For the preparation of the initial SCs, 10% of the energy from these squeezed vacuum states is ‘tapped’ by beamsplitters and directed to SPCMs (Excellitas) via fibre interfaces. The preparation rate of each SC state is ∼10 kHz, which results in a ∼2 Hz rate of coincidence events.
The set-up requires two phase-lock loops (PLLs), one to keep the input SCs in phase with each other and the other to ensure that the homodyne detector in mode 2 measures the X quadrature. To generate the feedback signal, both PLLs use the data from the homodyne detectors without conditioning on the SPCM events (which we refer to as ‘non-triggered’). The first PLL is set to minimize the Einstein–Podolsky–Rosen-type quadrature correlations, which show up in the detectors' measurements when the phases are misaligned39. The feedback signal is applied to a piezoelectric transducer in one of the initial state's paths (PZT1 in Fig. 1).
If the first PLL functions properly, the non-triggered output of the beamsplitter constitutes two unentangled single-mode momentum-squeezed states. The second PLL can therefore be set to keep the variance of the mode 2 quadrature measurements at the maximum. The feedback signal is applied to the corresponding local oscillator phase via PZT2 (Fig. 1).
The reconstruction of both the initial and amplified SC states is performed using the iterative maximum-likelihood algorithm31,32. The local oscillator phase is varied by PZT3 and its time-dependent value is extracted from the variance of the non-triggered quadrature data, which corresponds to the single-mode squeezed state. To perform the tomography of the initial SCs, the reflectivity of the central beamsplitter is set to zero.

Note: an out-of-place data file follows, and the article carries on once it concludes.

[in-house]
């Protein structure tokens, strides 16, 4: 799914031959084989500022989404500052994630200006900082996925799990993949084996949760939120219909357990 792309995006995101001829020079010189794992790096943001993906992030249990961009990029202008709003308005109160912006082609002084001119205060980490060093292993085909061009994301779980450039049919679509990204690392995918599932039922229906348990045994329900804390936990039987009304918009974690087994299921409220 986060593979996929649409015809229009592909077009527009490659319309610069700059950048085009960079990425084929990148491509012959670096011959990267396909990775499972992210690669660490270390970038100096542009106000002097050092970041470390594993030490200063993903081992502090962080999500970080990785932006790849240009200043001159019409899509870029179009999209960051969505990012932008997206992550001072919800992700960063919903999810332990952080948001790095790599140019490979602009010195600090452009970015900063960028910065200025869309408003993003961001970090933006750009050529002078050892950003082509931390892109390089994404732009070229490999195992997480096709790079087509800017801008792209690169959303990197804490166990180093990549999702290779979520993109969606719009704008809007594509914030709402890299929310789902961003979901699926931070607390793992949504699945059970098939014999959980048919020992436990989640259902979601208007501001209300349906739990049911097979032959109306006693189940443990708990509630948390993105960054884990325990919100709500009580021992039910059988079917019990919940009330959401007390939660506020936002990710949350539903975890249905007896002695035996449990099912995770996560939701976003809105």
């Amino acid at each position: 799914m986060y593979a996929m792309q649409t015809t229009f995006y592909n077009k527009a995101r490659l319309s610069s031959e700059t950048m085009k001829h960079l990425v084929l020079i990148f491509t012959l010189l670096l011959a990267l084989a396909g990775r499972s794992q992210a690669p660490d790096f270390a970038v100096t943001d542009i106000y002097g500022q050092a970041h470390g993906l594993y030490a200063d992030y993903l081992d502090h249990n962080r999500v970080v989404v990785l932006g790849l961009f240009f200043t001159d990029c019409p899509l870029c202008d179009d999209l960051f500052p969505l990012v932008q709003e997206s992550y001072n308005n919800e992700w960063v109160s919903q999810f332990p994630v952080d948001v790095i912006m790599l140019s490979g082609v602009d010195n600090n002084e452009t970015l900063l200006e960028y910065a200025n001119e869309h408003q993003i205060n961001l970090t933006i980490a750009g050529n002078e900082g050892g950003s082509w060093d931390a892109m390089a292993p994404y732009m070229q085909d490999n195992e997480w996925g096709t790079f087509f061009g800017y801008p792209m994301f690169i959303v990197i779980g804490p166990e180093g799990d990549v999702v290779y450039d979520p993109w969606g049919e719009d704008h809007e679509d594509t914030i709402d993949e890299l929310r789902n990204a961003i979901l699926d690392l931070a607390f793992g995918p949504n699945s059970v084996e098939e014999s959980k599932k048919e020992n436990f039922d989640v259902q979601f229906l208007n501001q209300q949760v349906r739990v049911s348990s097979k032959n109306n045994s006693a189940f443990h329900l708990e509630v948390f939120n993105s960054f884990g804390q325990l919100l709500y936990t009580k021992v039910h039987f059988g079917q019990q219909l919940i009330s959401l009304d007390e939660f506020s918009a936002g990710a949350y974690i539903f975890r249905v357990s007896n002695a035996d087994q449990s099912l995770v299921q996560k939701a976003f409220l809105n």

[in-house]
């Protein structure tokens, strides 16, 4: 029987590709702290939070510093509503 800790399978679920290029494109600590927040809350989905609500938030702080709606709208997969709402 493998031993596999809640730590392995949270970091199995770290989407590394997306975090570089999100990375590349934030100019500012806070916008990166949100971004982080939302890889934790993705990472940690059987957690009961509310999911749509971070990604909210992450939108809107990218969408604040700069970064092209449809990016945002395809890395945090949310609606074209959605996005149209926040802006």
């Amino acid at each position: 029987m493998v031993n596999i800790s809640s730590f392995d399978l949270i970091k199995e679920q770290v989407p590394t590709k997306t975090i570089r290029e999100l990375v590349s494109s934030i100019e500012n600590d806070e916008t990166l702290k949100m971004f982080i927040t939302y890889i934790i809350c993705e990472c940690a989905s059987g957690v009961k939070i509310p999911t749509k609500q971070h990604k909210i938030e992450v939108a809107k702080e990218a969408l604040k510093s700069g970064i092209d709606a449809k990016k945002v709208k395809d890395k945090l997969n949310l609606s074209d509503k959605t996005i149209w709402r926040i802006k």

The total quantum efficiency of state detection, 62%, is determined from the analysis of these SC states40. The main efficiency reduction factors are optical losses (10%, not counting the tapping beamsplitter), mode matching between the signal and local oscillator (81%) and the efficiency of the homodyne detector41 (86%).
The observed experimental imperfections can be explained by the model of Ourjoumtsev et al.19. According to this model, the SPCMs' dark events, as well as imperfect matching between the modes detected by the SPCMs and the squeezed mode, results in an imperfect photon subtraction. The density matrix of the input SC is thus given by , where ρsq is the density matrix of the squeezed vacuum state subjected to 10% of losses on the tapping beamsplitter. The best fidelity of 98% between the model and the experimentally reconstructed state was found for ξ = 0.9.
Subsequently, the ‘breeding’ protocol was applied to the modelled input SC, taking into account the efficiency of the heralding homodyne detector. The best fit gives a 97% fidelity with the experimentally obtained density matrix.
If the parameter ξ was equal to 0.99 and the tapping beamsplitter reflectivity was 0.05 rather than 0.1, which can be achieved by modern experimental methods, the fidelity between the ideal cat states and the output (input) states calculated using the same model would be 95% (96%). In other words, the fidelity loss observed for the amplified SC in the present experiment mainly results from the imperfections in the initial SC rather than the ‘breeding’ operation itself.
The data that support the plots within this paper and other findings of this study are available from the corresponding author on reasonable request.
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We thank Y. Kurochkin and A. Turlapov for discussions. We acknowledge financial support from the Ministry of Education and Science of the Russian Federation (Agreement 14.582.21.0009, ID RFMEFI58215X0009). A.I.L. is supported by the Natural Sciences and Engineering Research Council of Canada and is a Canadian Institute for Advanced Research Fellow.
The authors declare no competing financial interests.
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Sychev, D., Ulanov, A., Pushkina, A. et al. Enlargement of optical Schrödinger's cat states. Nature Photon 11, 379–382 (2017). https://doi.org/10.1038/nphoton.2017.57